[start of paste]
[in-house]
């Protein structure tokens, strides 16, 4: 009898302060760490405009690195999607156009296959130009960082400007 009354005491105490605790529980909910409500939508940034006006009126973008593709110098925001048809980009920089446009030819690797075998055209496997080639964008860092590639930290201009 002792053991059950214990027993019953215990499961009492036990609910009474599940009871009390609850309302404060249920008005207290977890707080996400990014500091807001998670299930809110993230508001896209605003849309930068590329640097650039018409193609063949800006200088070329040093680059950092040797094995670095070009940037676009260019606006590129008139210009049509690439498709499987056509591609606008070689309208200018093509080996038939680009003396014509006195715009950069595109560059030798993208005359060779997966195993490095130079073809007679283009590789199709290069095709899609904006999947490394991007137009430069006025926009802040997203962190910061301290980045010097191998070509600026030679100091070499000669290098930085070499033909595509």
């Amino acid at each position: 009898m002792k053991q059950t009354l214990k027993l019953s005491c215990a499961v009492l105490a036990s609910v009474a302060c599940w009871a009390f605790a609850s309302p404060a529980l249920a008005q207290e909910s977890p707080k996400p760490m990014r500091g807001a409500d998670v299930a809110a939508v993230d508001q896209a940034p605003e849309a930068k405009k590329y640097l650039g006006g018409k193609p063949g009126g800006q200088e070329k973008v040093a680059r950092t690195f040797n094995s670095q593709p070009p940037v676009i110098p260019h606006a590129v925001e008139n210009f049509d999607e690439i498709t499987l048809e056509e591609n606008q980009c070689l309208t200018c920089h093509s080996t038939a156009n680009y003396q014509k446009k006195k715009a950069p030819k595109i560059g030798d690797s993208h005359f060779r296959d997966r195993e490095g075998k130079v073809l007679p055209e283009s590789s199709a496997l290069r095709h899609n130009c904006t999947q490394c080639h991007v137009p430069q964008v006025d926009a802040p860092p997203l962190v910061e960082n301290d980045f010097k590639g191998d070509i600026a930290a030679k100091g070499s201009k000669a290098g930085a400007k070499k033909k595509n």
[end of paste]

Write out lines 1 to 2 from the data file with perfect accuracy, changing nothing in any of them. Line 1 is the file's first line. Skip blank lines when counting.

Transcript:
[in-house]
């Protein structure tokens, strides 16, 4: 009898302060760490405009690195999607156009296959130009960082400007 009354005491105490605790529980909910409500939508940034006006009126973008593709110098925001048809980009920089446009030819690797075998055209496997080639964008860092590639930290201009 002792053991059950214990027993019953215990499961009492036990609910009474599940009871009390609850309302404060249920008005207290977890707080996400990014500091807001998670299930809110993230508001896209605003849309930068590329640097650039018409193609063949800006200088070329040093680059950092040797094995670095070009940037676009260019606006590129008139210009049509690439498709499987056509591609606008070689309208200018093509080996038939680009003396014509006195715009950069595109560059030798993208005359060779997966195993490095130079073809007679283009590789199709290069095709899609904006999947490394991007137009430069006025926009802040997203962190910061301290980045010097191998070509600026030679100091070499000669290098930085070499033909595509």